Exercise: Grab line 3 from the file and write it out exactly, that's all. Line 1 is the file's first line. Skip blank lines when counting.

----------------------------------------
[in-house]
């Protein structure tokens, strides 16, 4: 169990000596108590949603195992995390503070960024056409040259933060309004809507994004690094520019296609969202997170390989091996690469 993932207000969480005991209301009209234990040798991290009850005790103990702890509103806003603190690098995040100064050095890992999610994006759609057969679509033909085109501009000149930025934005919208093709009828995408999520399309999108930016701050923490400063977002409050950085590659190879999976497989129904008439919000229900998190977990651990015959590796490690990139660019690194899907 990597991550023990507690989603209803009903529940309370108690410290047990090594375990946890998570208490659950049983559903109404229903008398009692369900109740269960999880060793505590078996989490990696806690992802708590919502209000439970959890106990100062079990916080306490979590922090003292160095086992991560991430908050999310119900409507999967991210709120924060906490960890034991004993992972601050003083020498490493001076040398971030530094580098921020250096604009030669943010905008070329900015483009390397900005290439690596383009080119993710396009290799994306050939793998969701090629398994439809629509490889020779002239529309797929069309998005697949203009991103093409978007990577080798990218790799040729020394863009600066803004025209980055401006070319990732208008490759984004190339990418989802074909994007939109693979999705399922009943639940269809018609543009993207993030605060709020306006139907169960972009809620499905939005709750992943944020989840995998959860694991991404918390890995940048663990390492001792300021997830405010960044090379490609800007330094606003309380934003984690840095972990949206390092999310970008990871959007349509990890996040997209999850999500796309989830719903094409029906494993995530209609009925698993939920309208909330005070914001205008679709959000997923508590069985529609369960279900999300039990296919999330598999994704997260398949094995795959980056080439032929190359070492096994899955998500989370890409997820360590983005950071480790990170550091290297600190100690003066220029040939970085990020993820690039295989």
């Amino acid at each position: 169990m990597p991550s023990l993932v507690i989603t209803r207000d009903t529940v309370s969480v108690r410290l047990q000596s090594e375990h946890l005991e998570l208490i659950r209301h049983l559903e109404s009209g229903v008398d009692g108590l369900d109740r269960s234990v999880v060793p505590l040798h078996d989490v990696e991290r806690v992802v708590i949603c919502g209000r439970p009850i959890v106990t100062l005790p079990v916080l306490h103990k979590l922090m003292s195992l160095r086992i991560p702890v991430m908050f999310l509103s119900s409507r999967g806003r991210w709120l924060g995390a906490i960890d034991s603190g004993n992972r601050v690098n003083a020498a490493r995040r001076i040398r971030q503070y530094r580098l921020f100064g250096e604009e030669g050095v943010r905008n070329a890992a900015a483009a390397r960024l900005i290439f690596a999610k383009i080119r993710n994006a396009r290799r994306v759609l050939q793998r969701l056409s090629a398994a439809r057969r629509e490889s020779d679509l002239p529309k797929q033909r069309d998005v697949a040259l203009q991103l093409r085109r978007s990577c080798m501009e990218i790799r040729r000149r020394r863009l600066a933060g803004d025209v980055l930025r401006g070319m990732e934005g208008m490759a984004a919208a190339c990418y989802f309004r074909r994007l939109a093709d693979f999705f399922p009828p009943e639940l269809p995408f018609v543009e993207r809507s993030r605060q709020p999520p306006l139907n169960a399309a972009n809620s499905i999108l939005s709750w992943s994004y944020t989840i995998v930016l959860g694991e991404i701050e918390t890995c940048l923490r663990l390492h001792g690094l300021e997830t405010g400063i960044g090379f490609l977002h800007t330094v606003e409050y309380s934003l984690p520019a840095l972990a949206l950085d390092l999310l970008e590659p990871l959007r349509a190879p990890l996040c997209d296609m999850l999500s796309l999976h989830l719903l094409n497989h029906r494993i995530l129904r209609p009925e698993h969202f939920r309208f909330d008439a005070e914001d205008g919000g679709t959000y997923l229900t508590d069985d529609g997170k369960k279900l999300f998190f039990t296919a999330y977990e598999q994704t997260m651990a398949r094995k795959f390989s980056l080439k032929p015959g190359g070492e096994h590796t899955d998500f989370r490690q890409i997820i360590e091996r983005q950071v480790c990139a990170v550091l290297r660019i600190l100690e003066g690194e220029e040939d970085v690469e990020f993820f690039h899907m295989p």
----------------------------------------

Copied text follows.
């Amino acid at each position: 169990m990597p991550s023990l993932v507690i989603t209803r207000d009903t529940v309370s969480v108690r410290l047990q000596s090594e375990h946890l005991e998570l208490i659950r209301h049983l559903e109404s009209g229903v008398d009692g108590l369900d109740r269960s234990v999880v060793p505590l040798h078996d989490v990696e991290r806690v992802v708590i949603c919502g209000r439970p009850i959890v106990t100062l005790p079990v916080l306490h103990k979590l922090m003292s195992l160095r086992i991560p702890v991430m908050f999310l509103s119900s409507r999967g806003r991210w709120l924060g995390a906490i960890d034991s603190g004993n992972r601050v690098n003083a020498a490493r995040r001076i040398r971030q503070y530094r580098l921020f100064g250096e604009e030669g050095v943010r905008n070329a890992a900015a483009a390397r960024l900005i290439f690596a999610k383009i080119r993710n994006a396009r290799r994306v759609l050939q793998r969701l056409s090629a398994a439809r057969r629509e490889s020779d679509l002239p529309k797929q033909r069309d998005v697949a040259l203009q991103l093409r085109r978007s990577c080798m501009e990218i790799r040729r000149r020394r863009l600066a933060g803004d025209v980055l930025r401006g070319m990732e934005g208008m490759a984004a919208a190339c990418y989802f309004r074909r994007l939109a093709d693979f999705f399922p009828p009943e639940l269809p995408f018609v543009e993207r809507s993030r605060q709020p999520p306006l139907n169960a399309a972009n809620s499905i999108l939005s709750w992943s994004y944020t989840i995998v930016l959860g694991e991404i701050e918390t890995c940048l923490r663990l390492h001792g690094l300021e997830t405010g400063i960044g090379f490609l977002h800007t330094v606003e409050y309380s934003l984690p520019a840095l972990a949206l950085d390092l999310l970008e590659p990871l959007r349509a190879p990890l996040c997209d296609m999850l999500s796309l999976h989830l719903l094409n497989h029906r494993i995530l129904r209609p009925e698993h969202f939920r309208f909330d008439a005070e914001d205008g919000g679709t959000y997923l229900t508590d069985d529609g997170k369960k279900l999300f998190f039990t296919a999330y977990e598999q994704t997260m651990a398949r094995k795959f390989s980056l080439k032929p015959g190359g070492e096994h590796t899955d998500f989370r490690q890409i997820i360590e091996r983005q950071v480790c990139a990170v550091l290297r660019i600190l100690e003066g690194e220029e040939d970085v690469e990020f993820f690039h899907m295989p």